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Discussion in 'Moves In The Field' started by Jozet, Oct 24, 2011.

  1. Jozet

    Jozet Well-Known Member

    After watching about 1,000 Juvenile level programs this year, I'm beginning to wonder...at what level do skaters begin to use choreographers?

    At our rink, the coaches do all of the choreography - even at higher levels - and it seems to work well up to a point. And I'm guessing some coaches are definitely more talented in choreography than others.

    But, if a skater is serious (as serious as one can be at lower levels), when is it time to think about bringing someone in with special knowledge regarding choreographing programs?

    Or maybe I'm not even asking the right question...

    Maybe the question needs to start with "What exactly does the choreographer do?"

    I think I only *think* I know the answer to this question.

  2. Debbie S

    Debbie S Well-Known Member

    Depends on your definition of "choreographer". As you have noticed, most coaches also choreograph. And yes, some are better than others, but in my experience, most coaches are honest about their abilities and will refer a student to another coach who is better at choreo if they don't think they themselves are best for the job. My coach had me work with another coach who is a good friend of hers on my program choreo, b/c my coach feels choreo is not her strong suit.

    As kids get up to the higher (i.e. IJS) levels, sometimes the coach will continue to choreograph their programs and in some cases seek feedback from coaches who are more experienced with IJS. And sometimes, a coach will suggest getting a program from a well-known coach/choreographer in the area. Generally, all "choreographers" are also coaches, even at the elite level.
  3. phule1970

    phule1970 Member

    As least initially I agree that most skaters get help from a coach who may have better choreograph skills. It is important to get complete buy-in from the main coach. I have heard stories about main coaches shredding the new choreography because they wanted to go in a "different" direction.
  4. Artifice

    Artifice Guest

    Actually I think it's not necessarely a matter of level. It has more to do about the capacity of a coach to also choreograph. Some coaches also like to choreograph, some don't. Also some choreograph may also not be coach.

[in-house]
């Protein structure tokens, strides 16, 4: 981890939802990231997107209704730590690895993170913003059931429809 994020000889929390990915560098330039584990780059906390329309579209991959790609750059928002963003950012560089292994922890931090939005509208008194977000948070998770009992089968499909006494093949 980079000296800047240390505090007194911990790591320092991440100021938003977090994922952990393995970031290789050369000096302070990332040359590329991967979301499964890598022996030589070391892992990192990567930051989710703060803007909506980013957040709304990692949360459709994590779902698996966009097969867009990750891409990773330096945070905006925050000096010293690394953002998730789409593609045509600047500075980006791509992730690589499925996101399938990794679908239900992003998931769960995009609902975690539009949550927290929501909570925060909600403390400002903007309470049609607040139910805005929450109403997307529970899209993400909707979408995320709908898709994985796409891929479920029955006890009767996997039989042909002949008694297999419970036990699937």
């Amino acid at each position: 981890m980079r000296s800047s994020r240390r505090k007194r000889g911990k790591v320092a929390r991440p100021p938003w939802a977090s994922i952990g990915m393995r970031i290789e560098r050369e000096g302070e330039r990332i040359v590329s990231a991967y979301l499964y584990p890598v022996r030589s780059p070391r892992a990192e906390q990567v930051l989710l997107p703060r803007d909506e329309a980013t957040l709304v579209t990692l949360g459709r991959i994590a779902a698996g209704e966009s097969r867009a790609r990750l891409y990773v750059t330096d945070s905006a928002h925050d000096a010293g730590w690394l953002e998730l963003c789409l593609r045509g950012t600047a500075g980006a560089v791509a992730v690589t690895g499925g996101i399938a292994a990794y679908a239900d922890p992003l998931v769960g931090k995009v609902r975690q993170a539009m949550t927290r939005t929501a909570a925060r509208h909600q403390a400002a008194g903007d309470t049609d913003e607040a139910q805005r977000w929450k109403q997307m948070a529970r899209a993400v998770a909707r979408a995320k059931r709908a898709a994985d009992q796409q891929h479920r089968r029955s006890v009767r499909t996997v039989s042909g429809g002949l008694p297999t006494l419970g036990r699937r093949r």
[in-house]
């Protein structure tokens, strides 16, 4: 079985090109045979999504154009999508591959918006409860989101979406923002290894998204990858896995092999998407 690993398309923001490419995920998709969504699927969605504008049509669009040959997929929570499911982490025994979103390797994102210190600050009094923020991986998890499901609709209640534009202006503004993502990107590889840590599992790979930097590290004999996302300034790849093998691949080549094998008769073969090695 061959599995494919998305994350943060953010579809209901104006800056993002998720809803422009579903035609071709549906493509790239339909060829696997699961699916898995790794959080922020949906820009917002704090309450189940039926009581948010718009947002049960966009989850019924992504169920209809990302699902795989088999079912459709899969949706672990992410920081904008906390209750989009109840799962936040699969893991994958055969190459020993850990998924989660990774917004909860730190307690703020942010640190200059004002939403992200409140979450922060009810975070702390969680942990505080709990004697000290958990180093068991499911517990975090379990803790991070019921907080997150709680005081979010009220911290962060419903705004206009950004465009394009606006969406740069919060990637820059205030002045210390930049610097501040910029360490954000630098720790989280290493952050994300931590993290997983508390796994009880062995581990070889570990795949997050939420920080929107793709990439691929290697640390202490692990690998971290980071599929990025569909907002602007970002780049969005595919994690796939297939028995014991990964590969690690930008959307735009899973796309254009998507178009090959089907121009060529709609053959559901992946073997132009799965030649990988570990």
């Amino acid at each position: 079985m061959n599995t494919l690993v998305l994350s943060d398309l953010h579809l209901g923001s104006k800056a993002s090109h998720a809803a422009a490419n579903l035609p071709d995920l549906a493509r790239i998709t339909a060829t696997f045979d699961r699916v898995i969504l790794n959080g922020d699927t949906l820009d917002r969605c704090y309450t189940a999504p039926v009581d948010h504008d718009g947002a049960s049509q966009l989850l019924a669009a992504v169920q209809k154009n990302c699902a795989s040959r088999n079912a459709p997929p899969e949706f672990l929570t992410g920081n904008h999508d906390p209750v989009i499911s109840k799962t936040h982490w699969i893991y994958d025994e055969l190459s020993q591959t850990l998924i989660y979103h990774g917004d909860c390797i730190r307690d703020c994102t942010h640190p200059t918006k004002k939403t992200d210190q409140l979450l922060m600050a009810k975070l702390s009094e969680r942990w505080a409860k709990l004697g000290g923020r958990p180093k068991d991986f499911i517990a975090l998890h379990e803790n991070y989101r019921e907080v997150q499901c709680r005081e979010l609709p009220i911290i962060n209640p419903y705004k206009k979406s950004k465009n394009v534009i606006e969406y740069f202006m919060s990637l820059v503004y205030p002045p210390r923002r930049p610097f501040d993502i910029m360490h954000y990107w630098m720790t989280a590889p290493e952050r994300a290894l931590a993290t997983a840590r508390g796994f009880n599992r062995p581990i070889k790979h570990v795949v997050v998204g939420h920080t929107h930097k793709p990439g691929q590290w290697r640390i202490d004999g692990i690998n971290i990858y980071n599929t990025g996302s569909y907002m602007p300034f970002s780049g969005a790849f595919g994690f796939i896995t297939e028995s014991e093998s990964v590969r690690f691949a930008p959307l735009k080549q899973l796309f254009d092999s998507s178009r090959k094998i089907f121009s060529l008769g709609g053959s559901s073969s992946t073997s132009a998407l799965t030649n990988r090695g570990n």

Some coaches like the technical part only and some like in addition the artistic and creative side of skating.
  5. luenatic

    luenatic Well-Known Member

    The short answer is to 'put together a program with all the required elements with the music".

    To expand it a little bit...

    If a section of the music tempo is increasing (faster), the choreographer can place a suitable element in that section to fit the music tempo/phasing. For example, if a skater can do an incredible spin with fast revolution, that may be a good place for the spin. On the other hand, if a skater cannot spin that well, the choreographer probably won't place a slow spin there while the music is going faster... A well place element can help with PCS marks: both choreography and interpretation mark.

    Similarly, a choreographer will pay attention to the music cut and match the elements to the music phasing. It bugs me to no end when a skater is doing footwook sequence, then all of a sudden, the music changes to a completely different tempo/mood! That makes no sense what so ever.

    Choreographer can also place the elements in different part of the ice and be aware of the 'ice coverage'. Even though a skater may be very comfortable at doing all the jumps in a particular spot (e.g, the lutz corner), it is not a wise decision to put all the jump in the same area. I saw a video of Oda when he was a novice skater skating to the Mario brother music (the video game). All his jumps and spins were on one side of the rink. It was just weird.

    These are just some examples. Choreographer really does a lot of work...
  6. backspin

    backspin Active Member

    IMO, once you hit IJS levels, the choreographer has the success of the skater in their hands. A well-choreographed IJS program has given the skater all the pieces to achieve a good score. A badly-choreographed IJS program (doens't use every opportunity to gain every point possible), will let the skater down, no matter how well they skate it.

    Then you have to add it that it has to be pleasing to watch, artistic, etc. Really really good choreographers are worth a LOT, in my opinion (no I'm not a choreographer! lol)

    In fact, I wish they'd credit the choreographer for elite skaters on televised competitions like they do coaches, because that person is also very responsible for the success of the skater.
  7. Aussie Willy

    Aussie Willy Hates both vegemite and peanut butter

    For me a good choreographer has the ability to understand the skater's music and bring the best out in it. However a choreographer can only work with what they have. If a skater just doesn't get music then the choreographer has got their work cut out.